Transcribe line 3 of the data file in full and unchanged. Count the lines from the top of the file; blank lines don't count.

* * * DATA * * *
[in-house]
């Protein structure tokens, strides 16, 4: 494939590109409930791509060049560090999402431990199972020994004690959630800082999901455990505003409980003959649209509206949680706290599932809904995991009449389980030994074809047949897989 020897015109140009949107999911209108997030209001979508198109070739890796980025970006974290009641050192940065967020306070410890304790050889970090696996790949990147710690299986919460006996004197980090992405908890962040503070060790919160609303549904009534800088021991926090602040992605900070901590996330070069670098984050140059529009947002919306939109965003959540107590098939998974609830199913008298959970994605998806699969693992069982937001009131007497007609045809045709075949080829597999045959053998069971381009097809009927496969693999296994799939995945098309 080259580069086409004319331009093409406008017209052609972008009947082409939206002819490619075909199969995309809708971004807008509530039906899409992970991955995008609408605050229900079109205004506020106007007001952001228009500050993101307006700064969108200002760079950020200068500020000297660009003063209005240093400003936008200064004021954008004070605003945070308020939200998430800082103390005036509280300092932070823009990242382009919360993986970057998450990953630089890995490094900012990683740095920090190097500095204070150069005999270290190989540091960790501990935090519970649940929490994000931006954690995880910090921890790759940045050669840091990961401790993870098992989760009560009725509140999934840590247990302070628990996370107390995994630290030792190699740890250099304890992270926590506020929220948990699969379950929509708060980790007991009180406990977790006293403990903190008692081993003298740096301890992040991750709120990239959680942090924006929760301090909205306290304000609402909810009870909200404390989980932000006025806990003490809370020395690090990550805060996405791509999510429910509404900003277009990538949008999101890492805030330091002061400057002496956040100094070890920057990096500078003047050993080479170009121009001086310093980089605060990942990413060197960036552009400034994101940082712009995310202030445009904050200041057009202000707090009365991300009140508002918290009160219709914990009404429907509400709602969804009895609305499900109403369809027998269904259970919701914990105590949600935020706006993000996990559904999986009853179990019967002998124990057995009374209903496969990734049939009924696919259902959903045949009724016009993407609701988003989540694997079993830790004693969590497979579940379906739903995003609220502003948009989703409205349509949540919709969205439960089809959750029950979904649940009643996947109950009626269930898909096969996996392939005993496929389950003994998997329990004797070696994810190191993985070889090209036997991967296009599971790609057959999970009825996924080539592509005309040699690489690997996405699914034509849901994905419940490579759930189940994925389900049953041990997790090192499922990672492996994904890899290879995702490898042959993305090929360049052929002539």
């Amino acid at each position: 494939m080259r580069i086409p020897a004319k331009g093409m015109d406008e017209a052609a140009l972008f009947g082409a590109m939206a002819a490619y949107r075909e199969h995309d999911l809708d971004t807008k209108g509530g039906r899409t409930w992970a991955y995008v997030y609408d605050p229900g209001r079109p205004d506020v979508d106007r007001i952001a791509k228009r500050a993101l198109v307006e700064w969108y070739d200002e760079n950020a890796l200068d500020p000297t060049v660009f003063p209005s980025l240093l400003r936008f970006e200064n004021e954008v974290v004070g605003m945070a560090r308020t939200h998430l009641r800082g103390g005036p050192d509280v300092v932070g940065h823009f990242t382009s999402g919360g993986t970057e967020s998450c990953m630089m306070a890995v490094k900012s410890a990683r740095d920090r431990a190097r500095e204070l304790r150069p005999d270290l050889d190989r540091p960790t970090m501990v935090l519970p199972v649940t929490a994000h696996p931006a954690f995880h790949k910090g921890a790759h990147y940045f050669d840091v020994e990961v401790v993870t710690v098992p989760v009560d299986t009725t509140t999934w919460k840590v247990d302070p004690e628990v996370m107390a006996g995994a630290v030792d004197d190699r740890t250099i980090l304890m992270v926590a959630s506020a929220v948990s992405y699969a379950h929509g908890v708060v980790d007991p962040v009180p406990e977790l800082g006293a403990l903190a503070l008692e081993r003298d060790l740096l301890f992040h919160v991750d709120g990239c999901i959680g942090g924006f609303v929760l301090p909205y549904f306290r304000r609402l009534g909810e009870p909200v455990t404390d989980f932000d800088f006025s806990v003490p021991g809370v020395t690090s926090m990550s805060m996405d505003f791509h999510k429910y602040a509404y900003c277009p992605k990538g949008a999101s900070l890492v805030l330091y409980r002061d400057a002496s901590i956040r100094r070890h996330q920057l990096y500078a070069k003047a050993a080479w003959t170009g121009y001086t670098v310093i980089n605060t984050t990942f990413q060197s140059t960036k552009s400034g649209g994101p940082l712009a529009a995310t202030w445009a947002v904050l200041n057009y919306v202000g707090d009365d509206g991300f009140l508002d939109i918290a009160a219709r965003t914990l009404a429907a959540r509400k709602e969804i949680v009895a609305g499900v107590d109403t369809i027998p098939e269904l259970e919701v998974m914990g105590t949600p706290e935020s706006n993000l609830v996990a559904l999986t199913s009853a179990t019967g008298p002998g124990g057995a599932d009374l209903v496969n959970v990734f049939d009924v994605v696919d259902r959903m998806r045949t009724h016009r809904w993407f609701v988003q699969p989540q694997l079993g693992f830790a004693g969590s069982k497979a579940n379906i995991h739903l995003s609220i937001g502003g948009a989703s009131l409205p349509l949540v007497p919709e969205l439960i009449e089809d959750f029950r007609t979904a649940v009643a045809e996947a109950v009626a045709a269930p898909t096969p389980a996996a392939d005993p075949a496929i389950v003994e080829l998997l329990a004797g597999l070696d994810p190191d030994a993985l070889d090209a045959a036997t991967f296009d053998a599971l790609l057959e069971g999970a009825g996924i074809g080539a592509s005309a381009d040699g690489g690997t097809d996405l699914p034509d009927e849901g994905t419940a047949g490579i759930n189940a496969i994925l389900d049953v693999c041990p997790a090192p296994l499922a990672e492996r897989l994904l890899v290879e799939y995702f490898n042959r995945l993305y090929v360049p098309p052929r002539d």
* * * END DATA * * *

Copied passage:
């Amino acid at each position: 494939m080259r580069i086409p020897a004319k331009g093409m015109d406008e017209a052609a140009l972008f009947g082409a590109m939206a002819a490619y949107r075909e199969h995309d999911l809708d971004t807008k209108g509530g039906r899409t409930w992970a991955y995008v997030y609408d605050p229900g209001r079109p205004d506020v979508d106007r007001i952001a791509k228009r500050a993101l198109v307006e700064w969108y070739d200002e760079n950020a890796l200068d500020p000297t060049v660009f003063p209005s980025l240093l400003r936008f970006e200064n004021e954008v974290v004070g605003m945070a560090r308020t939200h998430l009641r800082g103390g005036p050192d509280v300092v932070g940065h823009f990242t382009s999402g919360g993986t970057e967020s998450c990953m630089m306070a890995v490094k900012s410890a990683r740095d920090r431990a190097r500095e204070l304790r150069p005999d270290l050889d190989r540091p960790t970090m501990v935090l519970p199972v649940t929490a994000h696996p931006a954690f995880h790949k910090g921890a790759h990147y940045f050669d840091v020994e990961v401790v993870t710690v098992p989760v009560d299986t009725t509140t999934w919460k840590v247990d302070p004690e628990v996370m107390a006996g995994a630290v030792d004197d190699r740890t250099i980090l304890m992270v926590a959630s506020a929220v948990s992405y699969a379950h929509g908890v708060v980790d007991p962040v009180p406990e977790l800082g006293a403990l903190a503070l008692e081993r003298d060790l740096l301890f992040h919160v991750d709120g990239c999901i959680g942090g924006f609303v929760l301090p909205y549904f306290r304000r609402l009534g909810e009870p909200v455990t404390d989980f932000d800088f006025s806990v003490p021991g809370v020395t690090s926090m990550s805060m996405d505003f791509h999510k429910y602040a509404y900003c277009p992605k990538g949008a999101s900070l890492v805030l330091y409980r002061d400057a002496s901590i956040r100094r070890h996330q920057l990096y500078a070069k003047a050993a080479w003959t170009g121009y001086t670098v310093i980089n605060t984050t990942f990413q060197s140059t960036k552009s400034g649209g994101p940082l712009a529009a995310t202030w445009a947002v904050l200041n057009y919306v202000g707090d009365d509206g991300f009140l508002d939109i918290a009160a219709r965003t914990l009404a429907a959540r509400k709602e969804i949680v009895a609305g499900v107590d109403t369809i027998p098939e269904l259970e919701v998974m914990g105590t949600p706290e935020s706006n993000l609830v996990a559904l999986t199913s009853a179990t019967g008298p002998g124990g057995a599932d009374l209903v496969n959970v990734f049939d009924v994605v696919d259902r959903m998806r045949t009724h016009r809904w993407f609701v988003q699969p989540q694997l079993g693992f830790a004693g969590s069982k497979a579940n379906i995991h739903l995003s609220i937001g502003g948009a989703s009131l409205p349509l949540v007497p919709e969205l439960i009449e089809d959750f029950r007609t979904a649940v009643a045809e996947a109950v009626a045709a269930p898909t096969p389980a996996a392939d005993p075949a496929i389950v003994e080829l998997l329990a004797g597999l070696d994810p190191d030994a993985l070889d090209a045959a036997t991967f296009d053998a599971l790609l057959e069971g999970a009825g996924i074809g080539a592509s005309a381009d040699g690489g690997t097809d996405l699914p034509d009927e849901g994905t419940a047949g490579i759930n189940a496969i994925l389900d049953v693999c041990p997790a090192p296994l499922a990672e492996r897989l994904l890899v290879e799939y995702f490898n042959r995945l993305y090929v360049p098309p052929r002539d």